The estimates show cognitive evaluation as an important antecedent for expectation which is shaped primarily by the entrepreneurs’ beliefs (perception) and also influenced by the owners’ innovativeness and culture. Culture further influences expectation. The study finds that facilitating condition, environmental pressure and country readiness are important antecedents of expectation and ICT use. The results also reveal that integration and the degree of ICT utilisation significantly affect SMEs’ performance. Surprisingly, the findings do not reveal any significant impact of ICT usage on performance which apparently suggests the possibility of the ICT productivity paradox. However, the analysis finally proves the non-existence of the paradox by demonstrating the mediating role of ICT integration and degree of utilisation explain the influence of information technology (IT) usage on firm performance which is consistent with the resource-based theory. The results suggest that the use of ICT can enhance SMEs’ performance if the technology is integrated and properly utilised. SME owners or managers, interested stakeholders and policy makers may follow the study’s outcomes and focus on ICT integration and degree of utilisation with a view to attaining superior organisational performance.

This study urges concerned business enterprises and government to look at the environmental and cultural factors with a view to achieving ICT usage success in terms of enhanced firm performance. In particular, improving organisational practices and procedures by eliminating the traditional power distance inside organisations and implementing necessary rules and regulations are important actions for managing environmental and cultural uncertainties. The application of a Bengali user interface may help to ensure the productivity of ICT use by SMEs in Bangladesh. Establishing a favourable national technology infrastructure and legal environment may contribute positively to improving the overall situation. This study also suggests some changes and modifications in the country’s existing policies and strategies. The government and policy makers should undertake mass promotional programs to disseminate information about the various uses of computers and their contribution in developing better organisational performance. Organising specialised training programs for SME capacity building may succeed in attaining the motivation for SMEs to use ICT. Ensuring easy access to the technology by providing loans, grants and subsidies is important. Various stakeholders, partners and related organisations should come forward to support government policies and priorities in order to ensure the productive use of ICT among SMEs which finally will help to foster Bangladesh’s economic development.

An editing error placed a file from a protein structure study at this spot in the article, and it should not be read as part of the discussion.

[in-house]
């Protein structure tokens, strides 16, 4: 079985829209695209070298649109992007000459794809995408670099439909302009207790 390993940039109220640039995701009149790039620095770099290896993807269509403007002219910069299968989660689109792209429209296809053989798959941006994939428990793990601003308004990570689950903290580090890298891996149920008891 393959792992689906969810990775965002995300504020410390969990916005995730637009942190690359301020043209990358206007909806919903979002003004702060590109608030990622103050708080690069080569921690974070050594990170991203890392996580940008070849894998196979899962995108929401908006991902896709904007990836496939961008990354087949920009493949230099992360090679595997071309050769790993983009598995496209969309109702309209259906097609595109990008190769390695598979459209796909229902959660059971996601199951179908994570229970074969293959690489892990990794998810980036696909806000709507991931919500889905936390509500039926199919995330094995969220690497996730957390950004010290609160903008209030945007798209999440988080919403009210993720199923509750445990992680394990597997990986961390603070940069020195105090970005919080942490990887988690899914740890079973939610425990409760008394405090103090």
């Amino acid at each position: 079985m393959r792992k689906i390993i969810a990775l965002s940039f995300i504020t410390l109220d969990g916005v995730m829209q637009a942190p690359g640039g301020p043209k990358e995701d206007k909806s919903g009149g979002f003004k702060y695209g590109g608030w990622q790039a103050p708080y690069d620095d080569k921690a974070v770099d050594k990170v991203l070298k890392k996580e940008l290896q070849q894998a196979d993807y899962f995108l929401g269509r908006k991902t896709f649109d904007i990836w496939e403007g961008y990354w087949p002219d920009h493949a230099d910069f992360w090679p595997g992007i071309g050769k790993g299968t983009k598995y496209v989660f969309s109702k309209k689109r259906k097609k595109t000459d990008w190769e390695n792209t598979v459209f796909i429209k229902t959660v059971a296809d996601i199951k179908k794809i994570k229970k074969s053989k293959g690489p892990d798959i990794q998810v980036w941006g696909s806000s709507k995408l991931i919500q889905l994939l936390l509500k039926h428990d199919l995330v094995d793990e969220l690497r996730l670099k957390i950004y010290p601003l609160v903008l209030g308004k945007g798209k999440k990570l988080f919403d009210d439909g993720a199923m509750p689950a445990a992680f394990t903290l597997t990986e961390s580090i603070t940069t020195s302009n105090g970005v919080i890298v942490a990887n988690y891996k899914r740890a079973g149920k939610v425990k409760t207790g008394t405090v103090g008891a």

Details

E-Services Adoption: Processes by Firms in Developing Nations
Type: Book
ISBN: 978-1-78560-325-9

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Book part
Publication date: 28 June 2017

Staci Lynne Ripkey

This chapter examines a case study of inter-institutional merger in higher education, and explores the complex challenges institutional leaders may face in pursuing a…

Abstract

This chapter examines a case study of inter-institutional merger in higher education, and explores the complex challenges institutional leaders may face in pursuing a merger process within a university setting where centuries-old tradition frames the context within which new innovations occur. Using the conceptual lens of organizational ambidexterity, findings uncover seven distinct phases of this merger process and propose a pre-merger Affiliation period as a strategy for establishing trust and mutual respect, aligning institutional cultures, and achieving balance between innovation and preservation in order to achieve full merged status. The chapter concludes with implications for theory and opportunities for practice.

Details

Research in Organizational Change and Development
Type: Book
ISBN: 978-1-78714-436-1

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Book part
Publication date: 20 July 2005

Lilia Pavlovsky

It has been suggested that “space and artifacts constitute systems of communication which organizations build up within themselves” (Gagliardi, 1992a, b, p. vi) and…

Abstract

It has been suggested that “space and artifacts constitute systems of communication which organizations build up within themselves” (Gagliardi, 1992a, b, p. vi) and reflect the cultural life within that organization. This is a study of how the “landscape” of a public library (“Library X”), as an information retrieval system, relates to the values of the people who created it. The efforts here are geared towards understanding the physical instantiation of institutional culture and, more specifically, institutional values as they are reflected through the artifact.

Details

Advances in Library Administration and Organization
Type: Book
ISBN: 978-1-84950-338-9

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Book part
Publication date: 17 July 2006

Alexander W. Wiseman and David P. Baker

As comparativists of education are well aware, over the second half of the 20th century there was a dramatic increase in the pace of educational expansion around the…

Abstract